The areas have long been used as trading places and gathering points offering respite from the weather.
The porticoes are a UNESCO World Heritage site and come in all ages, shapes and sizes. Some of the oldest date back to the 1300s and are constructed of wood such as at Casa Isolani.
There are even portico pathways such as Via Saragozza, which extends to almost four kilometers.
9 – Visit the places of Lucio Dalla
One of Italy’s best-loved singers and composers, Lucio Dalla spent his whole life amidst the streets of Bologna. Many of his songs use the city as a set including the streets and piazzas he would visit as a boy.
One of the composer’s biggest hits was the song Caruso which has been covered by everyone from Metallica to Pavarotti.
There are a number of sites to visit around the city related to the singer. Visitors can tour the Fondazione di Lucio Dalla, his impressive palazzo house which is now a museum to the singer.
There is also a statue of Dalla seated on a bench in Piazza Cavour, near to where the singer was born.
10 – See Bologna’s hidden canals at Finestrella di Via Piella, Little Venice
Though it’s hard to tell now, Bologna was once a city of canals, much like Venice. In the medieval period, the city boasted more than 37 miles of canals and waterways many of which have been paved over or covered.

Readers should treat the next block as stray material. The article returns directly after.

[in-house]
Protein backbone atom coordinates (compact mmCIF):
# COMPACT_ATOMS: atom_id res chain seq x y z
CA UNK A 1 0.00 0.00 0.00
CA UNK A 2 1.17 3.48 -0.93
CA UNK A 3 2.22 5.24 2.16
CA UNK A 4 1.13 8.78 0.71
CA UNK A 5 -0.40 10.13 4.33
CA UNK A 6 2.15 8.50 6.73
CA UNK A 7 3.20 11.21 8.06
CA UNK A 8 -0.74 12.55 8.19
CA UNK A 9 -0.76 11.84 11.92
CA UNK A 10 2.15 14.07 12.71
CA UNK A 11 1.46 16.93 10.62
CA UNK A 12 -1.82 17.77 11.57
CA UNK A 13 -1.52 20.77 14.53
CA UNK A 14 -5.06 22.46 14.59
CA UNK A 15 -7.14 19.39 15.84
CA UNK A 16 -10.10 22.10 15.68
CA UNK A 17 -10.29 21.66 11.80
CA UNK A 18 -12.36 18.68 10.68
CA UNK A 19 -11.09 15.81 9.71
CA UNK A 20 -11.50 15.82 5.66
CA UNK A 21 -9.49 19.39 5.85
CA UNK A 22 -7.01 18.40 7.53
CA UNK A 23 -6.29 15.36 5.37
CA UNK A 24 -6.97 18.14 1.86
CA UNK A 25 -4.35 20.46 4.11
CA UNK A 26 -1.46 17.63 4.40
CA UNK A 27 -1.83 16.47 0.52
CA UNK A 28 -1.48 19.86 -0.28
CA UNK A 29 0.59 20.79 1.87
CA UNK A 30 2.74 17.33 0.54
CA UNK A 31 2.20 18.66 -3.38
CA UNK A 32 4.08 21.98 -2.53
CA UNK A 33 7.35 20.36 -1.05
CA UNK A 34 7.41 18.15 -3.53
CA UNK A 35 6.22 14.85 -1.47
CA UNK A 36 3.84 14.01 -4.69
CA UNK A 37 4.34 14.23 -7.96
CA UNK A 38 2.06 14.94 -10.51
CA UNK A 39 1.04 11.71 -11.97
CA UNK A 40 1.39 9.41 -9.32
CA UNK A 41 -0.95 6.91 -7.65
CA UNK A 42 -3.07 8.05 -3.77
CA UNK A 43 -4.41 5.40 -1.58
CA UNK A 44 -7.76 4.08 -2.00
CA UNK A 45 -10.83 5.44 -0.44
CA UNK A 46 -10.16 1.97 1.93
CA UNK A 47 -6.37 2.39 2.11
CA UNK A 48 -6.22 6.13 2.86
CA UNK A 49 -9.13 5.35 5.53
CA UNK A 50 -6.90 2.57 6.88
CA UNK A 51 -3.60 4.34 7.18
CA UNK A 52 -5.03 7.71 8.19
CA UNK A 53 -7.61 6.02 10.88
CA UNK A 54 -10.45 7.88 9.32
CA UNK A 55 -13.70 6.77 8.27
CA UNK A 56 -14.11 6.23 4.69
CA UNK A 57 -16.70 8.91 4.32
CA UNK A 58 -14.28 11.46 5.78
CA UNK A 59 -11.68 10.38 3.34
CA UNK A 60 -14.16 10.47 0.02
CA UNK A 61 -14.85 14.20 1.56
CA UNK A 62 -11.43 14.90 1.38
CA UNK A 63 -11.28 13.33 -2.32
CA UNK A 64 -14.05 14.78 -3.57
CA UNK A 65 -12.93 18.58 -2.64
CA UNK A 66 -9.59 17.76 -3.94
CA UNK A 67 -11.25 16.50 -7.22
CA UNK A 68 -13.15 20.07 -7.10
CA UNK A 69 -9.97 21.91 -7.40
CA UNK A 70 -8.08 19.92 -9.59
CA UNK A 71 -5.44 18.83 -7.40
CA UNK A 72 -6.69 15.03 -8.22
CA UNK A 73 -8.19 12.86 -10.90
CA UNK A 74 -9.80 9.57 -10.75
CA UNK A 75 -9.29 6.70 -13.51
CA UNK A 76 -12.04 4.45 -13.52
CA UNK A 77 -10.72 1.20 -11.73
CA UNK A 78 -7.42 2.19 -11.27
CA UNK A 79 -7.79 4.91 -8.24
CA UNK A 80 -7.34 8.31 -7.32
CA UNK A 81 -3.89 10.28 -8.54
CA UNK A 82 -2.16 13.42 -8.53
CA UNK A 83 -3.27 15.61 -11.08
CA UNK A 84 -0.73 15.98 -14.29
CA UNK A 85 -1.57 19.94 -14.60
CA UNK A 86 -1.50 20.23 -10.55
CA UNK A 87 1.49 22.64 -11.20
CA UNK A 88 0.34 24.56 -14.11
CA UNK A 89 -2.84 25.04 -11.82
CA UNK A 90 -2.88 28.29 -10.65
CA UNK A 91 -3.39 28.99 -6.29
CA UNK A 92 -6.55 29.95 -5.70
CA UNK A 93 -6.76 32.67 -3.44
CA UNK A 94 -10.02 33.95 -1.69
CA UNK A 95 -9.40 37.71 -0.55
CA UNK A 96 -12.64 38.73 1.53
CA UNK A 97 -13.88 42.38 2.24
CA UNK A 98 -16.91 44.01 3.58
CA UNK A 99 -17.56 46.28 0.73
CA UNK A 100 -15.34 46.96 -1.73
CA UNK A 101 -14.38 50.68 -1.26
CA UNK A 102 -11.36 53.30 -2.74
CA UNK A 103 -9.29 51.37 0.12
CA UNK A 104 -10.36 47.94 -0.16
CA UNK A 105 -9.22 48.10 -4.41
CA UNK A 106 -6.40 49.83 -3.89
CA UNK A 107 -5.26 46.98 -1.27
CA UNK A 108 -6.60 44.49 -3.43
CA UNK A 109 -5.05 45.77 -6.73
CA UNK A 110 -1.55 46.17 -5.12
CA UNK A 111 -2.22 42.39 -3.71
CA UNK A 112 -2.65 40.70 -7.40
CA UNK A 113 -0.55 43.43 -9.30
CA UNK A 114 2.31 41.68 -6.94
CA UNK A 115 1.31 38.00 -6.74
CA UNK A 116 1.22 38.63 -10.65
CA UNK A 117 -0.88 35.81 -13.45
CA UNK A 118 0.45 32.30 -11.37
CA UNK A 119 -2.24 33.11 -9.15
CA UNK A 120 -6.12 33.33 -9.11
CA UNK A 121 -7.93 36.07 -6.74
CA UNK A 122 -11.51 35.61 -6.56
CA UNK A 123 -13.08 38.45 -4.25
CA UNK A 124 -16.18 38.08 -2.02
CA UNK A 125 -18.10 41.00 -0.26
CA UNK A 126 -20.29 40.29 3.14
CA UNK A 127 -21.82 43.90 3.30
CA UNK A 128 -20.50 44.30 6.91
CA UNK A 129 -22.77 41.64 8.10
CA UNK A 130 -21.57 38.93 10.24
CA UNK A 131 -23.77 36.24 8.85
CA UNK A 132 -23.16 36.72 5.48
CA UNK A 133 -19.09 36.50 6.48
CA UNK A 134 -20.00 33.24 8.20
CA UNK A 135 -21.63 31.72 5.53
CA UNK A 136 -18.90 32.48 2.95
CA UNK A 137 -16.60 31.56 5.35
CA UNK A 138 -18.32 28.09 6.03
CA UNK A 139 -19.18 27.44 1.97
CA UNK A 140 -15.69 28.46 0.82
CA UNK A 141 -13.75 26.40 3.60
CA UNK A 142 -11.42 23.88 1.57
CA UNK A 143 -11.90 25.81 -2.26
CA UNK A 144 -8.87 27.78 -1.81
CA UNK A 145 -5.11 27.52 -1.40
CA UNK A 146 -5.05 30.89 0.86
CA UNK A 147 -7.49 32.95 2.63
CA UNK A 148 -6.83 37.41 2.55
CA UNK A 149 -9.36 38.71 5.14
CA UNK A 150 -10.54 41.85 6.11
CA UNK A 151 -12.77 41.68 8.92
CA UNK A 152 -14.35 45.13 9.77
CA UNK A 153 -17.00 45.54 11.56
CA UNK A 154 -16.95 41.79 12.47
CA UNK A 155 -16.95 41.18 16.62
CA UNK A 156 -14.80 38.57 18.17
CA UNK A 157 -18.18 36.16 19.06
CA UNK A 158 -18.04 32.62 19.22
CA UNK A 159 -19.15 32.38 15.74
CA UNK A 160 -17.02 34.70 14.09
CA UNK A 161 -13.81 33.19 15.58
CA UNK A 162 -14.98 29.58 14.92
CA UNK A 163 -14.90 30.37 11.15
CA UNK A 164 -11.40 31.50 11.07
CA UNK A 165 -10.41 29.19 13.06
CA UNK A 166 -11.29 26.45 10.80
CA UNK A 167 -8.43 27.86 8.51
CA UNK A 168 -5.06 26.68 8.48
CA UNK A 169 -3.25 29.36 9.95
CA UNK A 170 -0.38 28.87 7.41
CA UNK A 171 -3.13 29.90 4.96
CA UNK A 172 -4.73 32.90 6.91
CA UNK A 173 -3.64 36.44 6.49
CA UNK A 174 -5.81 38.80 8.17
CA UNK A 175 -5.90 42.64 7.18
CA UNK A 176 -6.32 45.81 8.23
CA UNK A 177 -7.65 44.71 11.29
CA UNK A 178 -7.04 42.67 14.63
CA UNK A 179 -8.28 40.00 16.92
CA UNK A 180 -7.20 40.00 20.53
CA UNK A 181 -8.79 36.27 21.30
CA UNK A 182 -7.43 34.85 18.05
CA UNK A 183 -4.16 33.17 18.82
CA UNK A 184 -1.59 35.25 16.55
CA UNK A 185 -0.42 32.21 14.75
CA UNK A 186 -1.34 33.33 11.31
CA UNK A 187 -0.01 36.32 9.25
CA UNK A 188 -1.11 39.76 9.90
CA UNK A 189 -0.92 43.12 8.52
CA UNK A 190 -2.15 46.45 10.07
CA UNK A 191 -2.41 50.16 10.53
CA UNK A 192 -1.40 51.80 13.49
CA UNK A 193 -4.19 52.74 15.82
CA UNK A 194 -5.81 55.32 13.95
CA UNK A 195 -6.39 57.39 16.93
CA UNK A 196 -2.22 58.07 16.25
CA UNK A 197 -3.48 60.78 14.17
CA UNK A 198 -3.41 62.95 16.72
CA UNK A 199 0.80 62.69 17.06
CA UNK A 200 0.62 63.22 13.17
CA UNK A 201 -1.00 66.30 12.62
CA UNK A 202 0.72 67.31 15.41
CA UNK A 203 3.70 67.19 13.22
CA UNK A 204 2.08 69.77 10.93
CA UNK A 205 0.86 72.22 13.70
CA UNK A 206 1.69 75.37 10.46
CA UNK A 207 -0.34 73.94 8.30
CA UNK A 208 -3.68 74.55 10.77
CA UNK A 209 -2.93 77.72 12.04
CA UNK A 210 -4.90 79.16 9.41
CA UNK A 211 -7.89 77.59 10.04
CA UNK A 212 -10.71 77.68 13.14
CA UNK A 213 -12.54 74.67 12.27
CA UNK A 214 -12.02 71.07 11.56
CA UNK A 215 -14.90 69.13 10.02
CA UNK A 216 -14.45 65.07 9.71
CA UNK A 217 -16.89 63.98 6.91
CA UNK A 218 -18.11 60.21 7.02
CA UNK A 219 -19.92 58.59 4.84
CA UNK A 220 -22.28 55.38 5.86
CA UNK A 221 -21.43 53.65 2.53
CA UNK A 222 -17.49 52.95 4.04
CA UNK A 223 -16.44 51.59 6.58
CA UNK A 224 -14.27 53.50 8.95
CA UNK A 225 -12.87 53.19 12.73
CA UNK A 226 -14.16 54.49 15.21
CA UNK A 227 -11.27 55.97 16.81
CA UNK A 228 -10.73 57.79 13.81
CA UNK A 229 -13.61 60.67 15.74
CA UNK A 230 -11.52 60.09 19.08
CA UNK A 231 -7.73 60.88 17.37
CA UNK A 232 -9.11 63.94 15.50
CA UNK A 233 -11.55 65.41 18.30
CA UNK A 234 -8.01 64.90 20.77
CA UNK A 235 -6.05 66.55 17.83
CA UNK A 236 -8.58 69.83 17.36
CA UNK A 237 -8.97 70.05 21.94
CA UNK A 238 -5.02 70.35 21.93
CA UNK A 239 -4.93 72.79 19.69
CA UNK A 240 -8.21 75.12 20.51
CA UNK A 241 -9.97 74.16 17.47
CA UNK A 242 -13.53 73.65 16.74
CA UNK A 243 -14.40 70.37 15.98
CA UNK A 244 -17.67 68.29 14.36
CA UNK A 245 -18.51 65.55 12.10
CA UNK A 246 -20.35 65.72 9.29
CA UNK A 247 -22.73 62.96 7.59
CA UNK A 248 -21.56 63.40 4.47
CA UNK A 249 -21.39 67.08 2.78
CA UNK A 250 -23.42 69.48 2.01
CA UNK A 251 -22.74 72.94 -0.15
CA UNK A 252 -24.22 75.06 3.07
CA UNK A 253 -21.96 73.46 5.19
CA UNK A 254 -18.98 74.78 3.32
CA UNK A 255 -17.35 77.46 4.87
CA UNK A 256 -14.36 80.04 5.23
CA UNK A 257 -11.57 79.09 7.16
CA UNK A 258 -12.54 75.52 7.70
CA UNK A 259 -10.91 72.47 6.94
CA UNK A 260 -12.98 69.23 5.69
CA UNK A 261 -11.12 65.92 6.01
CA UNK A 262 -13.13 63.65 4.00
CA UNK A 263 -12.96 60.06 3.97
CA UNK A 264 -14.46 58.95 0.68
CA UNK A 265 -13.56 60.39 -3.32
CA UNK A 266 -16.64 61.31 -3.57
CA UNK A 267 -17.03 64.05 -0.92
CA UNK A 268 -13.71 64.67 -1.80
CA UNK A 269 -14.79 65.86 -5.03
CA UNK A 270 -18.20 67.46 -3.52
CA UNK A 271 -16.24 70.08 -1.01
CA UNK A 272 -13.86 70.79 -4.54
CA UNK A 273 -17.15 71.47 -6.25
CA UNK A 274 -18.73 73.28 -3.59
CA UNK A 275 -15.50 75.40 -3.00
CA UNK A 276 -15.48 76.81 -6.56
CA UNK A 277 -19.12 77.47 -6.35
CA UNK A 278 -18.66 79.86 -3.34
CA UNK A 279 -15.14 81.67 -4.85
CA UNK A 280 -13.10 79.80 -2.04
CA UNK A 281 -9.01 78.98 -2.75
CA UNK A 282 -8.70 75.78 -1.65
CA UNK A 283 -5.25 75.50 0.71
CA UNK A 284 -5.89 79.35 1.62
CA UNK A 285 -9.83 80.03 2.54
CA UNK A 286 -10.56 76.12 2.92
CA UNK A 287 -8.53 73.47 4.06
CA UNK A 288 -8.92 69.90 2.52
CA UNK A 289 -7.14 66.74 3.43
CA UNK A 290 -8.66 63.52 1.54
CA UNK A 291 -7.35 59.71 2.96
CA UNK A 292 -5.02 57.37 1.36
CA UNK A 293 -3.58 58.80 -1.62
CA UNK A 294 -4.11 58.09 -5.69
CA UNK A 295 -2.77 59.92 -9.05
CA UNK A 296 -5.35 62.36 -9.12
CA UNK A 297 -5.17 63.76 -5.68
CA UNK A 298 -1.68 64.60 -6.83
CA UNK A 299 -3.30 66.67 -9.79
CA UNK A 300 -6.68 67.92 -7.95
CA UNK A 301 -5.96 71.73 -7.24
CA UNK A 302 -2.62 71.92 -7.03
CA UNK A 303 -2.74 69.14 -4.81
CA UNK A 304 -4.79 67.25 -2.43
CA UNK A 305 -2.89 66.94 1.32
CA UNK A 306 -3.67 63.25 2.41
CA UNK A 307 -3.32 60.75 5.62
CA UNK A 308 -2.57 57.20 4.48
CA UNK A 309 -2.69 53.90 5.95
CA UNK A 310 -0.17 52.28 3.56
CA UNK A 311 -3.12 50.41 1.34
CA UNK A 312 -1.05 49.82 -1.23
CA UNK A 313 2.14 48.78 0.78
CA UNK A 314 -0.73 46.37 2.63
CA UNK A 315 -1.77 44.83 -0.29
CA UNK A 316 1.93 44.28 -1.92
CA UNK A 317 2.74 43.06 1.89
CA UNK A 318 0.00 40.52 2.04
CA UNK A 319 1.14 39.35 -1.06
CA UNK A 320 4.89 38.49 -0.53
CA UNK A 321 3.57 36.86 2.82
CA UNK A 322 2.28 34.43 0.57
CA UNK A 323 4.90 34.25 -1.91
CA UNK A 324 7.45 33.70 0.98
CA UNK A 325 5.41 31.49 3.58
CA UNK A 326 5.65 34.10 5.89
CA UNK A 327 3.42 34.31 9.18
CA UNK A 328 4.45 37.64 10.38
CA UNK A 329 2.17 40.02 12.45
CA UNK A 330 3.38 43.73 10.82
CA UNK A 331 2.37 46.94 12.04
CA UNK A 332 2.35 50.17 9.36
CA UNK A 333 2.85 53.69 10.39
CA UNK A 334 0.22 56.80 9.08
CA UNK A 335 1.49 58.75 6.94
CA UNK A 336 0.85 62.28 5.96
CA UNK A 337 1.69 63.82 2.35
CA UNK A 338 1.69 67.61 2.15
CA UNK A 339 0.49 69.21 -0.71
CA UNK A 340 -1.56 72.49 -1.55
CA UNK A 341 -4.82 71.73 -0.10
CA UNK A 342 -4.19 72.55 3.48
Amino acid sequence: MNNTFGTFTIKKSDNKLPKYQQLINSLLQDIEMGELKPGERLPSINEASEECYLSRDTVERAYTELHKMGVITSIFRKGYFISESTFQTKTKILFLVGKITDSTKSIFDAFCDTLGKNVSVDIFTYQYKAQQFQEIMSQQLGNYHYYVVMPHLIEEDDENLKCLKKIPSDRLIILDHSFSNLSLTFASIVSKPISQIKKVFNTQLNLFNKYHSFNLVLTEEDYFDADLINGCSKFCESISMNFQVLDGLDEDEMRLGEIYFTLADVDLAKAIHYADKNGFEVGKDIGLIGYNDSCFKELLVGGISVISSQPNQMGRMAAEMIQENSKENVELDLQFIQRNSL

The Finestra di Via Piella is a small window into the city’s past which shows one of the city’s still visible canals.
Take a trip to Bologna’s Little Venice during your time in the city and discover the history of this once prosperous trade district and the waterways that made it possible.
11 – Glimpse historic local artworks at Pinacoteca Nazionale Bologna
Housed in the former Sant’Ignazio Church, Bologna’s National Gallery is the place to go to follow the city’s artistic heritage.
Its collection contains paintings from the 13th to the 18th-century by local artists and those who had some connection with the city, including Raphael, El Greco, Parmigianino and Giotto.
The ceiling of the gallery still retains some of the frescoes painted in the 18th-century by Giuseppe Barbieri.
Stop by this gorgeous space to enjoy the range of collections – they’re a perfect showcase for the long history of art in the area!
12 – Have a day out at FICO World Eataly & Luna Farm
In Bologna they love food so much they created a theme park dedicated to it! Fico World Eataly is a fun day out for kids and parents and has food courts and stores, cooking classes, rides and attractions and even a farm.
Send the kids off to ride on the spinny things while you sample some of the best dishes and wines from all over Italy.
With its unique blend of education and entertainment, this is one of the best things to do in Bologna for families… and it makes for a delicious day out on the town!
The park is located just outside the city center you can take the bus from the central station.